Federal Reserve Appearances: Federal Reserve officials to observe the traditional blackout period ahead of the March 21-22 FOMC meeting.

Key Market Trends

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Source: Bureau of Labor Statistics, National Bureau of Economic Research, FHLBNY estimates. Notes: Blue-shaded areas denote recession; orange-shaded area highlights current economic expansion. As pointed out by Federal Reserve Chair Powell at his semiannual testimony to Congress, demand for workers continues to outstrip available supply by a wide margin. The total number of job openings nationwide contracted by 410K to a little over 10.8mn in January yet eclipsed those unemployed at the beginning of the year by a staggering 5.13mn. Looked at another way, the latest figures revealed that there were 1.9 jobs per unemployed person two months ago. While this past Thursday’s jobless claims data was a bit weaker than expectations, the jobs market overall remains healthy, and so the March 8th jobs report could prove to be a market-moving event if it significantly veers from market forecasts.

Source: Bloomberg. Top pane is yield (LHS, %), bottom pane is change (bps). From last Thursday afternoon to this, and after reversing a significant upward move from days prior, UST yields finished higher in the 2-year-and-in sector but lower thereafter. The main market-mover of the week was Fed Chair Powell’s appearance before Congress on Tuesday morning in which he essentially cited, “if the totality of data indicate that more hikes are warranted, then the Fed will increase the pace and be restrictive for some time.” In reaction, the market repriced higher and longer the prospective path of Fed hikes, and the 2-year yield hit its highest level since 2007. Subsequently on Thursday, yields retraced notably lower, as the higher levels appeared to attract real money and short-covering buyers before Friday jobs data; there was also equity market weakness in the banking sector that may have spurred safe-haven buying in USTs. For the March 22nd FOMC, the market now prices a 100% probability of a 25 bps hike, with ~65% chance of a 50 bps hike. The market’s pricing for end-2023 is now ~5.44%, up from last week’s 5.33%. The market has also priced higher/later the peak rate to ~5.60% for this October, up from ~5.50% a month later compared to a week ago.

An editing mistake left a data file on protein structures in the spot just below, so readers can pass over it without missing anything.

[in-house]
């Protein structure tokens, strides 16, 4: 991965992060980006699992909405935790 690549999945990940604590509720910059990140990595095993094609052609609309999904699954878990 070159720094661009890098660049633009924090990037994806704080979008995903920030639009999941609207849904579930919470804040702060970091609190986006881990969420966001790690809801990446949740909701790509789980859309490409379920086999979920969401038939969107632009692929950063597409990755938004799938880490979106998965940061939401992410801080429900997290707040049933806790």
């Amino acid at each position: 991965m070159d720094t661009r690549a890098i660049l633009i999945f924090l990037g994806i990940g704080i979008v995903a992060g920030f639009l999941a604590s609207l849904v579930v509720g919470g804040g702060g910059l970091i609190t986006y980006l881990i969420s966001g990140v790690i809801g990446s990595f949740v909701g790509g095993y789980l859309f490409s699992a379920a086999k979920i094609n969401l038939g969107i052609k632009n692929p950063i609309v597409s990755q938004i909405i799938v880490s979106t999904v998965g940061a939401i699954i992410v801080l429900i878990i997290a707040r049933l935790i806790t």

Source: JP Morgan; US Treasury. Shown here is the weekly net issuance (LHS, $bn) of T-bills, both historical (black bars) and JP Morgan projections (gray bar). In the near-term, the path for T-bill issuance should be closely tied to debt ceiling developments or lack thereof. Recently, net issuance has declined and gone negative, as Treasury navigates special measures to remain under the ceiling. Later this year, assuming the debt ceiling is resolved/raised, T-bill issuance is expected to markedly rise again. In the immediate timeframe, the lower bills supply has benefited FHLB paper on a relative basis. Consequently, our shorter-term SOFR ARC (floaters) advance spreads have notably tightened to the lowest levels of the past year; indeed, this product can be an attractive alternative to rolling Overnights. Kindly call the desk for further information.